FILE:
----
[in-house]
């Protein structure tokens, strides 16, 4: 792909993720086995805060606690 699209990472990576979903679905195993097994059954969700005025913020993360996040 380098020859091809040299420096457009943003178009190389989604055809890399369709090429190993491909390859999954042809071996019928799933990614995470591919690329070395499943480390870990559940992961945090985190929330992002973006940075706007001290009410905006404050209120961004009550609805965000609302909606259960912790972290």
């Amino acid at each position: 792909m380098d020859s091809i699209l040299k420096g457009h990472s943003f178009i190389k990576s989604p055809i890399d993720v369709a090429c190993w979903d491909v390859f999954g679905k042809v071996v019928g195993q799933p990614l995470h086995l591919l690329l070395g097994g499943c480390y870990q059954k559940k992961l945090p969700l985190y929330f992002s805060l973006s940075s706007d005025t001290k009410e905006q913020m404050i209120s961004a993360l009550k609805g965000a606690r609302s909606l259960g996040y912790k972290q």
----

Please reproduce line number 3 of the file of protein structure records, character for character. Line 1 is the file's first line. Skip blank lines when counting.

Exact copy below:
């Amino acid at each position: 792909m380098d020859s091809i699209l040299k420096g457009h990472s943003f178009i190389k990576s989604p055809i890399d993720v369709a090429c190993w979903d491909v390859f999954g679905k042809v071996v019928g195993q799933p990614l995470h086995l591919l690329l070395g097994g499943c480390y870990q059954k559940k992961l945090p969700l985190y929330f992002s805060l973006s940075s706007d005025t001290k009410e905006q913020m404050i209120s961004a993360l009550k609805g965000a606690r609302s909606l259960g996040y912790k972290q």